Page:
5.)  Give them undivided attention!

Ok, so this last one is a broad statement.  I’m not going to suggest where you do it, when you do it, or how you do it.  I’m not going to say how often you should or how long it should last.  I’m just going to suggest you spending some quality time with your furry best friend.  What can you do?  Put down your cell phone (I’m not even going to tell you to turn it off, because we are staying realistic here, people!)  Turn off the TV.  Shut down the iPad.  Just BE with your dog.   Talk to him.  Pet him.  Kiss him.   Love him.  Does he want you to throw the ball?  Do it!  Does he want you to lay down and nap beside him?  Do it!  All he ever wanted was to have your attention and to make you happy.  (And treats…he wants treats!)  Remember why you got this little guy in the first place!  It wasn’t to bark every time your doorbell rang or to track mud in from the yard.  You got him to be your companion and to make you happy.  Let him do his job!

Pablo and Buffy

Lazy Sunday = Home School (Vocabulary Lesson)

If you’ve ever read anything I’ve written about dogs, you know my #1 advice for a happy pup: WALK.

But sometimes, you can’t go for a walk (weather!)  And sometimes, if we are being totally honest, it’s Sunday and your just being lazy.  This is the situation that I found myself in today.  Me – not wanting to go outside due to a hot, humid Houston day.  Buffy – bored.

Step 1 – Make sure your dog has proper eye glasses.

If you’ve ever been in this situation, let me offer a piece of advice: Teach your dog a new word.  Dogs need mental stimulation as much as they need physical stimulation.  It’s a win/win: your pooch will be happy that you bust their boredom AND they will actually be physically tired once you’ve finished playing teacher.  The word you choose does not need to be a command (example: sit, down, etc) or it could be an object…or a location…or a person.  Get creative!  (And think how impressive your pup will be at your next party.)

I guarantee (yes, GUARANTEE!) that this process will be easier than you think.  (Warning – Your first session will be PAINFULLY slow, but hang in there!)  Remember, ALL breeds of dogs will enjoy this easy exercise.  Vocabulary lessons aren’t just for labs.

Follow these 5 SUPER EASY steps to school your pooch:

(1) Choose your new vocab word carefully – Make sure the new word doesn’t sound like any commands your pup already knows.  If you are working on objects that can be retrieved, make sure your dog is comfortable with the object, and it won’t be painful to carry in his or her mouth.  Keep the words short and easy to understand. (ex. ball, rope, pen)

(2) Listen to your own voiceThe number one mistake of people training their dog is to repeat the word/command until the dog complies (which could make the word sound like a longer, more complicated, completely different word!)  Say the word once, and say it the same each time.  By changing our tone and inflection, we humans can easily confuse dogs without even realizing it.  “Give me FIVE!” “GIVE me five.” and “GIVE ME FIVE!!!!!!!!!!!!!!!!” all sound like different commands.  Say it once, and then wait (even if it’s a full minute) until your dog obeys and you can praise him.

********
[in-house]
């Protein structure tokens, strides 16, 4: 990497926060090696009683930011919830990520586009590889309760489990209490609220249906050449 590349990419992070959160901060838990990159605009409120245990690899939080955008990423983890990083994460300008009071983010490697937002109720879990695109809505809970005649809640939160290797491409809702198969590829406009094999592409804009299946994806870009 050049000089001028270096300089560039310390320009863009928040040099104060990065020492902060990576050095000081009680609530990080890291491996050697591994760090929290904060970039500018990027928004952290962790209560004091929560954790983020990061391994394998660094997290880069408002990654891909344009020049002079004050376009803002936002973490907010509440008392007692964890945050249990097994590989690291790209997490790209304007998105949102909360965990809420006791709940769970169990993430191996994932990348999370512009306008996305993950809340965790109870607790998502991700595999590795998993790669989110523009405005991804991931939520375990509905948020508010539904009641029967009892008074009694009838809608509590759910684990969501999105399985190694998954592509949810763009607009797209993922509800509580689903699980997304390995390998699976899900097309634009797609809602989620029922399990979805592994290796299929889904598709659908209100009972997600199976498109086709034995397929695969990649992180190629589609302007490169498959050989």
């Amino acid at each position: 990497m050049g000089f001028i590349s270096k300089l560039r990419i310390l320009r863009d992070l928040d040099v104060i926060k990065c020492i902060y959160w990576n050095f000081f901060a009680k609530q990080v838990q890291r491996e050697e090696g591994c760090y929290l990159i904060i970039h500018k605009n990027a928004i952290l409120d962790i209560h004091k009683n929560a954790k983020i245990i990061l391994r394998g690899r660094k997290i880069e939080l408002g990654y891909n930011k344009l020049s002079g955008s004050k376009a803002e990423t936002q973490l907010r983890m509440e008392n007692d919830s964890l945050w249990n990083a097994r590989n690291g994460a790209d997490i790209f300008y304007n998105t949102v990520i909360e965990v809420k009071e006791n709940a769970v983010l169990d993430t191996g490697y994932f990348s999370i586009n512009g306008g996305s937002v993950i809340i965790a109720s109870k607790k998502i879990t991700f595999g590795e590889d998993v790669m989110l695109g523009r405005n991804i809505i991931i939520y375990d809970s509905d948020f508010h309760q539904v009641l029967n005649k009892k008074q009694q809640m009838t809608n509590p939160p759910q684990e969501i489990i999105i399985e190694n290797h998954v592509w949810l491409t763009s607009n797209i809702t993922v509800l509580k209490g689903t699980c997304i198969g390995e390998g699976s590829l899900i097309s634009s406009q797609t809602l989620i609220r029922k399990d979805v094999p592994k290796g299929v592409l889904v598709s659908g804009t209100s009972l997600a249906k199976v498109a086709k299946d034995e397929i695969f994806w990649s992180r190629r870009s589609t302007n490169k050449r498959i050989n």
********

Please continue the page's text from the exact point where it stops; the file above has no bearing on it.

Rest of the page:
(3) Remember past lessons – Dogs speak no English…. seriously, it’s easy to forget.  If your dog doesn’t know “come”, he or she might not even show up to class!  If your pooch doesn’t know “sit”, that should be lesson #1.  In fact, I start each of my sessions with a few “sits” and “downs” – commands that I know my dog knows like the back of her paw.  This gets her from crazy co-ed to studious pupil.

(4) Get in the mood – Cesar Milan calls it a “calm submissive state.”  Whatever you call it, be aware of your dog’s mood before you begin your lesson.  If your dog is all worked up because the mailman just passed, it is not a good idea to try to use a vocabulary lesson as a distraction.  Also be aware that your mood matters too.  If you just remembered you forgot to pick up the dry cleaning you HAD to have for tomorrow and are stressing about it, your dog will pick up on your anxiety.  (Oh, and plus, you are much more likely to get frustrated with your poor pooch.)

(5) Be Patient – This is definitely the most important advice.  I know, I know…you are thinking “Duh!  I know I have to be patient.”  Think about however much patience you think you need.  Now multiple it by 10.  That’s really how much you need.  When I get frustrated, I try to put myself in their paws.  What if I went to China and someone was trying to teach me Chinese?  How quickly could I  hope to recognize, understand, and remember a handful of words?